In 2021, researchers looked at current trends and research methods regarding the ergonomic considerations for pillows with the understanding that the head and neck require proper support to reduce stress on the cervical spine, the intervertebral disks, and the muscles in the neck, upper back, and shoulder regions. The research team noted that many studies use subjective participant reports as a way characterize the effectiveness of a pillow on supporting the head and neck, which may not provide the most accurate and meaningful data.
However, they did report on experiments that used more objective means. In one study, participants laid on a pressure-sensitive mat with 1,024 sensors to measure pressure distributions of the head, neck, chest, waist, and hips. The authors of this study noted that as the thickness of the pillow increased, there was a corresponding rise in cervical and cranial pressure. Additionally, a study that utilized electromyography (EMG) showed greater muscle activity while side laying when a pillow was 5 cm or 14 cm thick than a 10 cm thick pillow. Other research has shown that a pillow too high or low can also affect spinal alignment as seen on x-ray.
With respect to materials, one study found that a pillow that better maintains its shape (a springy foam material, for example) may be better for relieving neck pain than a softer pillow more prone to flattening, especially as the night progresses.
One problem that the neck pain patient (or anyone for that matter) will encounter when choosing the appropriate pillow for sleep is that sleep is a dynamic process in which unconscious sleep posture change occurs about 24 times a night, mostly between supine and lateral positions to relieve fatigue. Even if a pillow appears to properly support the head and neck when laying on one’s back, the same pillow may not be the best fit when they transition to sleeping on their side.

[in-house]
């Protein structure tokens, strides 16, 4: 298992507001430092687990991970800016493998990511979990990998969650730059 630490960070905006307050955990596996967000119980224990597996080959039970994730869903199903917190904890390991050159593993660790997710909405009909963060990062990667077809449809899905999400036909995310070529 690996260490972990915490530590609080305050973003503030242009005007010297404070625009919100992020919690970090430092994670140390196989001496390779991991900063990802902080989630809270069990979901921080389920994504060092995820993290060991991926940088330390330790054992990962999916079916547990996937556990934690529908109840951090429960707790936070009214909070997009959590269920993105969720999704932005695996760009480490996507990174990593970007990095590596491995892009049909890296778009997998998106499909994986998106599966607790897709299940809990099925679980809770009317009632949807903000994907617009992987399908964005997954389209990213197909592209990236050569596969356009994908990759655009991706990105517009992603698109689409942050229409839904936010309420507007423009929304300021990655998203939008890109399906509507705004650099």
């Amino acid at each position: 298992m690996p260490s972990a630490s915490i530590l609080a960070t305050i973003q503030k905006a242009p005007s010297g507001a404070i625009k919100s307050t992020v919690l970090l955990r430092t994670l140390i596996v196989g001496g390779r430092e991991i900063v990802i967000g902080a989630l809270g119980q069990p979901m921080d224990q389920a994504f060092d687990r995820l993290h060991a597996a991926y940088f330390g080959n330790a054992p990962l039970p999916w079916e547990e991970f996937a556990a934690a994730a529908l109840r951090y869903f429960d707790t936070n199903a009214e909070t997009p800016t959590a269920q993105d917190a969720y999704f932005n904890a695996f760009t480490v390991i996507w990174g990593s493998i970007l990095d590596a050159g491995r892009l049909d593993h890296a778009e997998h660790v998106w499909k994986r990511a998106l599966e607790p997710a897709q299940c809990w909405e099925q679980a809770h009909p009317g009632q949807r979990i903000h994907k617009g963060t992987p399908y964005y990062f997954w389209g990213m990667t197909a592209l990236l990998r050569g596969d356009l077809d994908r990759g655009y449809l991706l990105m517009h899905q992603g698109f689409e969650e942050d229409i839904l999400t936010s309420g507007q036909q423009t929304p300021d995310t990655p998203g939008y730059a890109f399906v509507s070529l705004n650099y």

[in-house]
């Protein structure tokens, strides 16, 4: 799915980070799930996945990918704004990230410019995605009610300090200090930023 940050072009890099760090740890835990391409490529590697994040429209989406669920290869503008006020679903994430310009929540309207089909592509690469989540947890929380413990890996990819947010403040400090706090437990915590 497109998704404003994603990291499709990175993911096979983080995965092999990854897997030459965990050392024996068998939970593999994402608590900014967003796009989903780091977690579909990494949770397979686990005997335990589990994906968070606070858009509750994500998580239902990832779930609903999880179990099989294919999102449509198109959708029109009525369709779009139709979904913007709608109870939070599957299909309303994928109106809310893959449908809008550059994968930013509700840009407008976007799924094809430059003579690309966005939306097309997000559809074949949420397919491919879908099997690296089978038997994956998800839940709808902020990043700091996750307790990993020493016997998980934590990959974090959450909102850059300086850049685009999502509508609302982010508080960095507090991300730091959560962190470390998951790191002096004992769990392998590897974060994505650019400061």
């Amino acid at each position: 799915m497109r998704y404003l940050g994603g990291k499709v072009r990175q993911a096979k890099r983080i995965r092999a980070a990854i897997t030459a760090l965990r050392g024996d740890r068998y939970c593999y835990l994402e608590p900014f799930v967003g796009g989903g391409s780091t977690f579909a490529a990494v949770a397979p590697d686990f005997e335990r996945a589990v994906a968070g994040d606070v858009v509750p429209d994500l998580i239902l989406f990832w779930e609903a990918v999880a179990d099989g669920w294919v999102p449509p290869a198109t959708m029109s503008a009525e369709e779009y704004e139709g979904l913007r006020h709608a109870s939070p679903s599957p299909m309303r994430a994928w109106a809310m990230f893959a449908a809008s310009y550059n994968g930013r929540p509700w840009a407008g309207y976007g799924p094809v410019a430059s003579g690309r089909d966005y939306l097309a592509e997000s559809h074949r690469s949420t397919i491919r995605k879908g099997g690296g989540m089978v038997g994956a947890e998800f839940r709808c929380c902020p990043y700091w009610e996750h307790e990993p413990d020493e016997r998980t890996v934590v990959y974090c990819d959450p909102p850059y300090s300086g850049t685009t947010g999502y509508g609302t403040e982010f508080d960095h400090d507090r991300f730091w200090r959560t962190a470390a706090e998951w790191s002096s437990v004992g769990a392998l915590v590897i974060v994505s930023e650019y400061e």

In the future, we’ll likely be able to purchase a pillow that can dynamically alter its thickness at various points based on the individual’s sleep position. But until then, the consumer is forced to find a pillow that best fits their anatomy and changing sleeping postures. The current research suggests that a proper height and firmness are important considerations. Another pillow characteristic to consider is the shape of the pillow, whether rectangular, u-shaped, or b-shaped. Fortunately, the neck pain patient can consult with their doctor of chiropractic for suggestions based on their unique case history. Their chiropractor may stock specialized pillows at the office or can order them on behalf of the patient, if necessary.
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